Perhaps the biggest barrier of all, however, is the different attitudes to cargo among the various airlines. Air cargo suffers from the unusual handicap that much of the capacity it uses is a by-product of the passenger business. Thus, for some carriers - particularly US carriers such as American Airlines and Delta Air Lines - cargo is just an incremental source of revenue, something to carry if there is room in the belly, with a pricing policy to match. At the other end of the scale is Lufthansa Cargo, a business in its own right, investing in its own freighters and buying belly space from its sister passenger airlines within the parent group. Lufthansa is therefore more complex in its approach to cargo, but it also has less flexibility in its pricing.
The three major airline groupings appear to be blindly combining such different approaches to cargo, and yet expect them to work together. The result is illustrated by the Star Alliance. According to the logic of the original six-carrier set-up, Lufthansa Cargo should have made Bangkok its Asian hub, using Thai flights to feed into its freighters there. It would use Varig to feed into its freighter flights to Sao Paulo, and operate transpacific services together with United Airlines. In fact, it does none of these.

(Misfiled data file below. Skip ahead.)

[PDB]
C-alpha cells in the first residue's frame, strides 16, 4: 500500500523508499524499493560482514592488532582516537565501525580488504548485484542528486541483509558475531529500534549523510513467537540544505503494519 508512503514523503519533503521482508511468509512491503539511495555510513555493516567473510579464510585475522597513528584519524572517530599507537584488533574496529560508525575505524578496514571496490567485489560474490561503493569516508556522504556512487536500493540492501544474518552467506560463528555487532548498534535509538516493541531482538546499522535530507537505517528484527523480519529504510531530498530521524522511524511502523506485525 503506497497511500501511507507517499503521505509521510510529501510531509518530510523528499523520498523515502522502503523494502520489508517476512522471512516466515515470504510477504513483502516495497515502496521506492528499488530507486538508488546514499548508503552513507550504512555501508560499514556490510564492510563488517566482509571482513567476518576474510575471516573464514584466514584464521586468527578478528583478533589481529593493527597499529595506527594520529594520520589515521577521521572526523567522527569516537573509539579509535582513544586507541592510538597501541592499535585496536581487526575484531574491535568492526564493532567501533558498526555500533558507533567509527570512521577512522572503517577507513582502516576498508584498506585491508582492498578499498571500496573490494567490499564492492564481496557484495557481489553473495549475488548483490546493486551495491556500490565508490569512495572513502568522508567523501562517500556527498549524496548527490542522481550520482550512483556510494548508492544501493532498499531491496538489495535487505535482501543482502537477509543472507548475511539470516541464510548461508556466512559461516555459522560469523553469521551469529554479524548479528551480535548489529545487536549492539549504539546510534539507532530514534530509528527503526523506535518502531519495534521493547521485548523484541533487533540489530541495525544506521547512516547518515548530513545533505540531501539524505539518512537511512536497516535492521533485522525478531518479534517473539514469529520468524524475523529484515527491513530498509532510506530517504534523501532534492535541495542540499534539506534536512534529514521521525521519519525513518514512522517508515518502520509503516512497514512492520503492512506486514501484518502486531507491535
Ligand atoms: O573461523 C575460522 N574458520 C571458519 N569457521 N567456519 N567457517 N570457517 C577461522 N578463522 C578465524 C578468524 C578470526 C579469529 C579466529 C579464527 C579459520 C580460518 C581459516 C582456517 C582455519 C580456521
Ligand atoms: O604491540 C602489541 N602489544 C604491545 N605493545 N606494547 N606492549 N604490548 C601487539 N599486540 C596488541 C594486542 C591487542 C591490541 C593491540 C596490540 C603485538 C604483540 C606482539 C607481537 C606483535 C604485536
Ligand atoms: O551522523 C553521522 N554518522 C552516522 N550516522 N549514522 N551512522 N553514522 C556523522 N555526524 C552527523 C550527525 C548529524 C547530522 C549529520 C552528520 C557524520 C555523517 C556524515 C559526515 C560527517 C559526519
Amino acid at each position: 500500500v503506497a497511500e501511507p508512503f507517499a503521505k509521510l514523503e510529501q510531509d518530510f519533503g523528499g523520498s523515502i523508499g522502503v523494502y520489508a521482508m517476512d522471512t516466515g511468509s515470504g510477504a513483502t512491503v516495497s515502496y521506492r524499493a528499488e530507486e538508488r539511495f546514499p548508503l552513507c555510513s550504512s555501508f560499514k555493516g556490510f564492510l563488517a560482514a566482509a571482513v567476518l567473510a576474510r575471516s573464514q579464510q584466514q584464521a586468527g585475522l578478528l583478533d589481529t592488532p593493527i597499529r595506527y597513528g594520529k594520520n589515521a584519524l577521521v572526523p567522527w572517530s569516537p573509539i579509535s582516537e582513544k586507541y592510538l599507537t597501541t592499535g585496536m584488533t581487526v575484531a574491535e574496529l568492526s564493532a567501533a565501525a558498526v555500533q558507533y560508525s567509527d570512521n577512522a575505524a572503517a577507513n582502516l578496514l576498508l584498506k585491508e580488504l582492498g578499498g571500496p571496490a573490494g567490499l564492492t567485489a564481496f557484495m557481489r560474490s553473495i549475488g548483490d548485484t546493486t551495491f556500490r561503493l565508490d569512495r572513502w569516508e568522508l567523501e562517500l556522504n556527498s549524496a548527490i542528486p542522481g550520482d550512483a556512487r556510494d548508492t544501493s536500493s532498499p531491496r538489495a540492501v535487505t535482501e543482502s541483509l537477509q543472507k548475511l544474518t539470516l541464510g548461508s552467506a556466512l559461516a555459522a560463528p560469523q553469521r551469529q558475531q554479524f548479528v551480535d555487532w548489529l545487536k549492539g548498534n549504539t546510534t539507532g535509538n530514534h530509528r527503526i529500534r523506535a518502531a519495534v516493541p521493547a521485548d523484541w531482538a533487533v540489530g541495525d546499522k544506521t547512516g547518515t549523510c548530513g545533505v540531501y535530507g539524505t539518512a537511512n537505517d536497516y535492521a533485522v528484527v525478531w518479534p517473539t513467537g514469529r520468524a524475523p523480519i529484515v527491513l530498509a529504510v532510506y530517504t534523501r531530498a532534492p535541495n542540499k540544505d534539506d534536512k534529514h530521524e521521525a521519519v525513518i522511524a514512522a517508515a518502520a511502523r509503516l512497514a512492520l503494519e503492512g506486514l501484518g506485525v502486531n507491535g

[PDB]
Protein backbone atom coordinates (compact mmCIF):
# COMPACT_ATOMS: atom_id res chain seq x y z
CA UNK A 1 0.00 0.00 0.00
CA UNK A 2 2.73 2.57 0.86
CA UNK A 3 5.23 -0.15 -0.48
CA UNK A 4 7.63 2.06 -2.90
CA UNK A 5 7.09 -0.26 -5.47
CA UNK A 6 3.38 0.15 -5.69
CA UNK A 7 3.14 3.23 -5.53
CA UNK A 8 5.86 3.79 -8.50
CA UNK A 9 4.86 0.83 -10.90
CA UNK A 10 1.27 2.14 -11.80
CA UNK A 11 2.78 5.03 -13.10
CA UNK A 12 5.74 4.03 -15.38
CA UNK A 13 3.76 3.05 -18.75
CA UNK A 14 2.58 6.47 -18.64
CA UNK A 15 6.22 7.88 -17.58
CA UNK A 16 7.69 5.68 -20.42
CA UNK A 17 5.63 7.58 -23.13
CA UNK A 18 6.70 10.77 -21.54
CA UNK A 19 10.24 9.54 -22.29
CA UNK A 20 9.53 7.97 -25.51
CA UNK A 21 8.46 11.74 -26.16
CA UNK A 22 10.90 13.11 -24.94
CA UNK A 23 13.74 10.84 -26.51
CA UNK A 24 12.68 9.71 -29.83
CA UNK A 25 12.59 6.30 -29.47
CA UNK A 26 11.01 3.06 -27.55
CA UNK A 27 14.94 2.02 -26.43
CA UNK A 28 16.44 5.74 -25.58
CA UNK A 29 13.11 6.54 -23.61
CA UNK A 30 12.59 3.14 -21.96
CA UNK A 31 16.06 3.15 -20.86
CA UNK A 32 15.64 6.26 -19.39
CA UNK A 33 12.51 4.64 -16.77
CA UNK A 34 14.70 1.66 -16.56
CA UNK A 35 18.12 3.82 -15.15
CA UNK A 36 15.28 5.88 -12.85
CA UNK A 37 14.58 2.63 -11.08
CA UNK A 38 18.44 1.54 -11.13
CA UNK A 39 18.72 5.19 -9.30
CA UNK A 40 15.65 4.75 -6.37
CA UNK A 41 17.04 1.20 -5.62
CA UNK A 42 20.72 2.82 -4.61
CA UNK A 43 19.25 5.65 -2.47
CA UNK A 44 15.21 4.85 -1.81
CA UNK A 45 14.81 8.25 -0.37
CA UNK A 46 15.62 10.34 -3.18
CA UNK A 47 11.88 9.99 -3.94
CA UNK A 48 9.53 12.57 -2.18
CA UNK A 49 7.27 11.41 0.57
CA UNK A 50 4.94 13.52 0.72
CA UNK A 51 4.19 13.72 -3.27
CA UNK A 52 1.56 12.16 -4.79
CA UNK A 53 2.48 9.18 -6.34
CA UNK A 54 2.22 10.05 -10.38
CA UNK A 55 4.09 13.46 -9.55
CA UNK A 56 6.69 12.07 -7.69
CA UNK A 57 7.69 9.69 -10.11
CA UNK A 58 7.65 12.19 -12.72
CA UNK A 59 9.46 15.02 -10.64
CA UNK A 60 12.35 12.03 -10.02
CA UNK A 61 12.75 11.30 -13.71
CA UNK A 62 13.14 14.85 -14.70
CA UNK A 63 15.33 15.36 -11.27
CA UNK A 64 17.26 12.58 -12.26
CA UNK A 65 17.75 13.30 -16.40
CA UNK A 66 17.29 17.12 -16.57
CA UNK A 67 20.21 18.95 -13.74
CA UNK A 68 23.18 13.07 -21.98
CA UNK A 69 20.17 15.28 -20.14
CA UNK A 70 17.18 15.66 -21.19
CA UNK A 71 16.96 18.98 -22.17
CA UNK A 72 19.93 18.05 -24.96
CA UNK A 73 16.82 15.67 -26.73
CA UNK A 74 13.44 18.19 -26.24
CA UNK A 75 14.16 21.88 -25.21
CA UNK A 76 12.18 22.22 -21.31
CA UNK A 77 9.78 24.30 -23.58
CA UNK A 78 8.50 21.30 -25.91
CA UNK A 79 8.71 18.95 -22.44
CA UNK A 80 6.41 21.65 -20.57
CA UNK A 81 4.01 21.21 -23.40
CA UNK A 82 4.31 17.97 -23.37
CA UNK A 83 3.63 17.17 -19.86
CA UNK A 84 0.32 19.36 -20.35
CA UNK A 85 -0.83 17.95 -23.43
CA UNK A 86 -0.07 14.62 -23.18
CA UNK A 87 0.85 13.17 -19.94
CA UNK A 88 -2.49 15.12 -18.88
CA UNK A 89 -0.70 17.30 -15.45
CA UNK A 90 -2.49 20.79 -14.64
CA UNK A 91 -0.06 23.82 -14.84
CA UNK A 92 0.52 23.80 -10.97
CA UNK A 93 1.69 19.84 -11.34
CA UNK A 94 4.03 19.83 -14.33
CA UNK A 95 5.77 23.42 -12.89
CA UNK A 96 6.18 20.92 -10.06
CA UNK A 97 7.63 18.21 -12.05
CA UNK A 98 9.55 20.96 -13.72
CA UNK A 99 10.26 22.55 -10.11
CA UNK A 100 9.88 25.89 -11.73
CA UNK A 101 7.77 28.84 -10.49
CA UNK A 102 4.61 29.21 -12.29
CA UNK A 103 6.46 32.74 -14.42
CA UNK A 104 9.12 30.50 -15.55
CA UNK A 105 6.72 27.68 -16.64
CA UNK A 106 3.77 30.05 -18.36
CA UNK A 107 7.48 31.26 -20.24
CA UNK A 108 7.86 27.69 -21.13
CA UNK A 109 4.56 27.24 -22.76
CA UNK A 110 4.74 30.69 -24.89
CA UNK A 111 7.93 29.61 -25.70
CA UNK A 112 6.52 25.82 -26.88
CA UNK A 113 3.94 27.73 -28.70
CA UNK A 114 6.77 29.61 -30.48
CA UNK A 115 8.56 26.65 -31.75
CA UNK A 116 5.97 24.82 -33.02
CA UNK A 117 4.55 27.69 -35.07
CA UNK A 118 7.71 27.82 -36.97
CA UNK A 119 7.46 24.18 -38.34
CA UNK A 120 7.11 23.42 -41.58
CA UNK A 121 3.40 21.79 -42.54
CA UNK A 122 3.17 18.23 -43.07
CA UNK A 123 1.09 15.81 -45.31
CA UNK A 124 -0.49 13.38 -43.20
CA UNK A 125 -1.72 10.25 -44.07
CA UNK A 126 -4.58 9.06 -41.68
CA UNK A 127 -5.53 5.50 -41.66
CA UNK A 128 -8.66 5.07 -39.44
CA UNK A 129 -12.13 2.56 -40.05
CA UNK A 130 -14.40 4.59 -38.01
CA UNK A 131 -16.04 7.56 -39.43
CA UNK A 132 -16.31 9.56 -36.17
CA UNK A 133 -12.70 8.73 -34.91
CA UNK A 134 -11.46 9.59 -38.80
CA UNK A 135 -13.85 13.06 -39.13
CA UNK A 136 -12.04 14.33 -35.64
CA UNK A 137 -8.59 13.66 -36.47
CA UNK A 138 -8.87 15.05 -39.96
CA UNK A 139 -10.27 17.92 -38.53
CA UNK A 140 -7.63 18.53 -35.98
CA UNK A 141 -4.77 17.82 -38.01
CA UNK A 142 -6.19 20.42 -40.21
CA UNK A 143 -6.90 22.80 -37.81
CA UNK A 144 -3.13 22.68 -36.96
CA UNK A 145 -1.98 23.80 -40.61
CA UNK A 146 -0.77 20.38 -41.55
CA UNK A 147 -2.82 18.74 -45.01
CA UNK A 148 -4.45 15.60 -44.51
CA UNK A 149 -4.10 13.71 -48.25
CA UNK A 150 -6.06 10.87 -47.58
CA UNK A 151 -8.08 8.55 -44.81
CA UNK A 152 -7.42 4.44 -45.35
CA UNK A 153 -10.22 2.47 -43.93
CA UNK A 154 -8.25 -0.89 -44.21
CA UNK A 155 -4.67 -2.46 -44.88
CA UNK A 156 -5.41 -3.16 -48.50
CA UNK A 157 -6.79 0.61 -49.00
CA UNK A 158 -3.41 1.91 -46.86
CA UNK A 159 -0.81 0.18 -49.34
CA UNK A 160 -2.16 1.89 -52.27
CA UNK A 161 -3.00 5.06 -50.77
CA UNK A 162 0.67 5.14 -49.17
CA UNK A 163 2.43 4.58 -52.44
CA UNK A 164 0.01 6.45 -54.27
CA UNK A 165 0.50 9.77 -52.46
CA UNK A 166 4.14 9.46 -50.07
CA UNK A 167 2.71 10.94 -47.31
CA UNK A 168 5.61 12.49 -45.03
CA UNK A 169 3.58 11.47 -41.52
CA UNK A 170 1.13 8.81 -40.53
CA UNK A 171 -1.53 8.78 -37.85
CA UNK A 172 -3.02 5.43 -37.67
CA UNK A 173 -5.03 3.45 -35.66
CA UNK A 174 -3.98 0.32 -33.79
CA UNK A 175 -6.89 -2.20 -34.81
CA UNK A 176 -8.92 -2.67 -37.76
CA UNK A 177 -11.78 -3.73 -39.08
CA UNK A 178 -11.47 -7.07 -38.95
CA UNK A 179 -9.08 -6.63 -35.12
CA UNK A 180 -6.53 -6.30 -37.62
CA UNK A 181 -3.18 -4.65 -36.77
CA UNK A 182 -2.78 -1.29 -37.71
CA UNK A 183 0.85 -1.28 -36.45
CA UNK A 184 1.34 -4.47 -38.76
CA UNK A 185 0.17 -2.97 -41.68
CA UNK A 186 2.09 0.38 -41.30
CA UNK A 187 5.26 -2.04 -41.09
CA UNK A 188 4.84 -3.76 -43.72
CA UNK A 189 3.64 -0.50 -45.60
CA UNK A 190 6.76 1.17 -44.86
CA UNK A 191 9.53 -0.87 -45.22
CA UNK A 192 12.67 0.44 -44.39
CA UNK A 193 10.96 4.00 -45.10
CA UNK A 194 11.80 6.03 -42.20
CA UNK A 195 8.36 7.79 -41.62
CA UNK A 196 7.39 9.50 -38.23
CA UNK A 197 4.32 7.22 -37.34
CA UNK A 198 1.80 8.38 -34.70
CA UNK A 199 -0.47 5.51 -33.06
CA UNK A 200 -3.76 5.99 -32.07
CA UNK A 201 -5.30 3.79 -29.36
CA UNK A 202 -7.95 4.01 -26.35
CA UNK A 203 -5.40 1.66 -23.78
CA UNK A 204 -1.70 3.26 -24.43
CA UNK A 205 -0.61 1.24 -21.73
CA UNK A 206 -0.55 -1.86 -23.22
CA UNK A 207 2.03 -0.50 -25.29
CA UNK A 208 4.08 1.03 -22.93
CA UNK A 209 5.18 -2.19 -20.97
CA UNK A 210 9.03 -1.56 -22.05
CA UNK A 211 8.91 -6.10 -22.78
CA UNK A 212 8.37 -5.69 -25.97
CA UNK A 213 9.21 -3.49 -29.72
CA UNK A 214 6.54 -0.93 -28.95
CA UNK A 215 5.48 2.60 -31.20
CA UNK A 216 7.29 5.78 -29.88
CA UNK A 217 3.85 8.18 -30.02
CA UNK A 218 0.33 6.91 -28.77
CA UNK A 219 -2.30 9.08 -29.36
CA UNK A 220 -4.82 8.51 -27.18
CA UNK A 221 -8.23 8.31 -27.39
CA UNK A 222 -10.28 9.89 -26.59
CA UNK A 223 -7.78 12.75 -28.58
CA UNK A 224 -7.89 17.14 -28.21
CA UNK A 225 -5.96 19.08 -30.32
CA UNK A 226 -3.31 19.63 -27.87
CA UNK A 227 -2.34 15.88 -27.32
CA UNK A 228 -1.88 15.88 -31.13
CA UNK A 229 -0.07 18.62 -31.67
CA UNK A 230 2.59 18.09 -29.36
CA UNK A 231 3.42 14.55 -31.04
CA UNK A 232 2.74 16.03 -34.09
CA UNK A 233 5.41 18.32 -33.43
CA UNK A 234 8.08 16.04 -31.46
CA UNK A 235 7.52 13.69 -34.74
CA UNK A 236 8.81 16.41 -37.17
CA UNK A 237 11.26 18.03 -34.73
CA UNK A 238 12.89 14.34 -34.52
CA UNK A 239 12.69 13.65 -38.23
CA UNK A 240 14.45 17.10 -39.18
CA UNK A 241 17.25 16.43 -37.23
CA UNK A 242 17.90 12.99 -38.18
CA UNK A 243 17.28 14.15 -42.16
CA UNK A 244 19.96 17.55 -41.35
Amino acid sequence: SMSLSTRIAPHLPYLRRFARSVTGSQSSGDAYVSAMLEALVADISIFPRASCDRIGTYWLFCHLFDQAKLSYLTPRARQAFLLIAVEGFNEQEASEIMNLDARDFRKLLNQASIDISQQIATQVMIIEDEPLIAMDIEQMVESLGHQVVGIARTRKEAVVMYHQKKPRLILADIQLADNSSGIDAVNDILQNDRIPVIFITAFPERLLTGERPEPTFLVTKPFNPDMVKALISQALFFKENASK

Lufthansa Cargo long ago tried Bangkok as a hub, and abandoned it as too chaotic. It has its own, more successful, Asian hub at Sharjah in the United Arab Emirates, which it uses as a stop for its Asian 747Fs and as the base for Hinduja Cargo Airlines, an Indian cargo carrier in which it has a major stake. Lufthansa also used to have a cargo hub in Viracopos, the freighter airport for Sao Paulo, but, despite warm rhetoric from a succession of Varig cargo bosses, no co-operation has emerged. The reason is that Lufthansa is also a major rival to Varig for lucrative traffic to Europe, and neither intends to yield market share to the other.
On the Pacific, United might make a possible partner, with its McDonnell Douglas DC-10 freighters, but there is a better choice. Singapore Airlines (SIA), which has a close relationship with Lufthansa Cargo long predating the mooting of SIA as a potential Star Alliance member, has a similar cargo approach and reputation to that of Lufthansa Cargo.
In 1997, that relationship blossomed into the most extensive example of co-operation in the air cargo industry. Lufthansa Cargo agreed with SIA to terminate five of its Europe-Asia freighters at Sharjah each week, where they swap cargo with five Singapore freighters from the opposite direction. The arrangement saves on crewing and a range of other costs. As long ago as 1997, Lufthansa Cargo chairman Wilhelm Althen was favourably comparing this SIA cargo co-operation with anything that the Star passenger airlines were achieving. He insisted: "Lufthansa Cargo is an independent airline and we make our own alliances. What would be the point of being independent otherwise?"